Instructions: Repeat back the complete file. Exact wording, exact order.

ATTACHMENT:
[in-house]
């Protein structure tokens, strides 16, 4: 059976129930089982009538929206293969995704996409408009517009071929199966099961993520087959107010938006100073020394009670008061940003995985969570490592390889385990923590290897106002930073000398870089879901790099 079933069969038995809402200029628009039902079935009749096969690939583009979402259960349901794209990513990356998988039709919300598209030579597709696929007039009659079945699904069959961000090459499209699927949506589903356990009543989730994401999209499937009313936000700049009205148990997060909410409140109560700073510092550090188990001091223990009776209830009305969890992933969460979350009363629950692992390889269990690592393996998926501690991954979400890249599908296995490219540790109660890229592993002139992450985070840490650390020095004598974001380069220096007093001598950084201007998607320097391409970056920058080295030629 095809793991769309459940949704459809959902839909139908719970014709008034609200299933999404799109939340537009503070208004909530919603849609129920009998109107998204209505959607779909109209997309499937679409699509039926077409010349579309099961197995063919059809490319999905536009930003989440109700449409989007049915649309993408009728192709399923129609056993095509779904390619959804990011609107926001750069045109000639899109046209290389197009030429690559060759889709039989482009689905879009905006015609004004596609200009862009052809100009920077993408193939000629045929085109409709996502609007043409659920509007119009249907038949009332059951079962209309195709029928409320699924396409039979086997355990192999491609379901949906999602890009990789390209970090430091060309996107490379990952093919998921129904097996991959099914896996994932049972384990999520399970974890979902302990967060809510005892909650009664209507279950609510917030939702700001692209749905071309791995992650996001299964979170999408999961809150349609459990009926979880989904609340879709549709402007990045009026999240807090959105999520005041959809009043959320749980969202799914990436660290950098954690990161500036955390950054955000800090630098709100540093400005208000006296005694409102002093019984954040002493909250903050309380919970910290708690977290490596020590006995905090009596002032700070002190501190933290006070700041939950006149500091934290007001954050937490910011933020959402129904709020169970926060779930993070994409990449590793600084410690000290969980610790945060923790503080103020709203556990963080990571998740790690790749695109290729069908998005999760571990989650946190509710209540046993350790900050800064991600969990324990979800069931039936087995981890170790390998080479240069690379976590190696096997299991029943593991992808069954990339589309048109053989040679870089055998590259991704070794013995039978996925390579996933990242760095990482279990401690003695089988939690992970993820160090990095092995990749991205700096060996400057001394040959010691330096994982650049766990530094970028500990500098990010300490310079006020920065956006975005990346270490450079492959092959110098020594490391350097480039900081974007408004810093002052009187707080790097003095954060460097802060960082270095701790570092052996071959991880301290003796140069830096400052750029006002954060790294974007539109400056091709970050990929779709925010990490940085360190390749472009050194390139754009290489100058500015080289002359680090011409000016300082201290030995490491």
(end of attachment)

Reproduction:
[in-house]
């Protein structure tokens, strides 16, 4: 059976129930089982009538929206293969995704996409408009517009071929199966099961993520087959107010938006100073020394009670008061940003995985969570490592390889385990923590290897106002930073000398870089879901790099 079933069969038995809402200029628009039902079935009749096969690939583009979402259960349901794209990513990356998988039709919300598209030579597709696929007039009659079945699904069959961000090459499209699927949506589903356990009543989730994401999209499937009313936000700049009205148990997060909410409140109560700073510092550090188990001091223990009776209830009305969890992933969460979350009363629950692992390889269990690592393996998926501690991954979400890249599908296995490219540790109660890229592993002139992450985070840490650390020095004598974001380069220096007093001598950084201007998607320097391409970056920058080295030629 095809793991769309459940949704459809959902839909139908719970014709008034609200299933999404799109939340537009503070208004909530919603849609129920009998109107998204209505959607779909109209997309499937679409699509039926077409010349579309099961197995063919059809490319999905536009930003989440109700449409989007049915649309993408009728192709399923129609056993095509779904390619959804990011609107926001750069045109000639899109046209290389197009030429690559060759889709039989482009689905879009905006015609004004596609200009862009052809100009920077993408193939000629045929085109409709996502609007043409659920509007119009249907038949009332059951079962209309195709029928409320699924396409039979086997355990192999491609379901949906999602890009990789390209970090430091060309996107490379990952093919998921129904097996991959099914896996994932049972384990999520399970974890979902302990967060809510005892909650009664209507279950609510917030939702700001692209749905071309791995992650996001299964979170999408999961809150349609459990009926979880989904609340879709549709402007990045009026999240807090959105999520005041959809009043959320749980969202799914990436660290950098954690990161500036955390950054955000800090630098709100540093400005208000006296005694409102002093019984954040002493909250903050309380919970910290708690977290490596020590006995905090009596002032700070002190501190933290006070700041939950006149500091934290007001954050937490910011933020959402129904709020169970926060779930993070994409990449590793600084410690000290969980610790945060923790503080103020709203556990963080990571998740790690790749695109290729069908998005999760571990989650946190509710209540046993350790900050800064991600969990324990979800069931039936087995981890170790390998080479240069690379976590190696096997299991029943593991992808069954990339589309048109053989040679870089055998590259991704070794013995039978996925390579996933990242760095990482279990401690003695089988939690992970993820160090990095092995990749991205700096060996400057001394040959010691330096994982650049766990530094970028500990500098990010300490310079006020920065956006975005990346270490450079492959092959110098020594490391350097480039900081974007408004810093002052009187707080790097003095954060460097802060960082270095701790570092052996071959991880301290003796140069830096400052750029006002954060790294974007539109400056091709970050990929779709925010990490940085360190390749472009050194390139754009290489100058500015080289002359680090011409000016300082201290030995490491």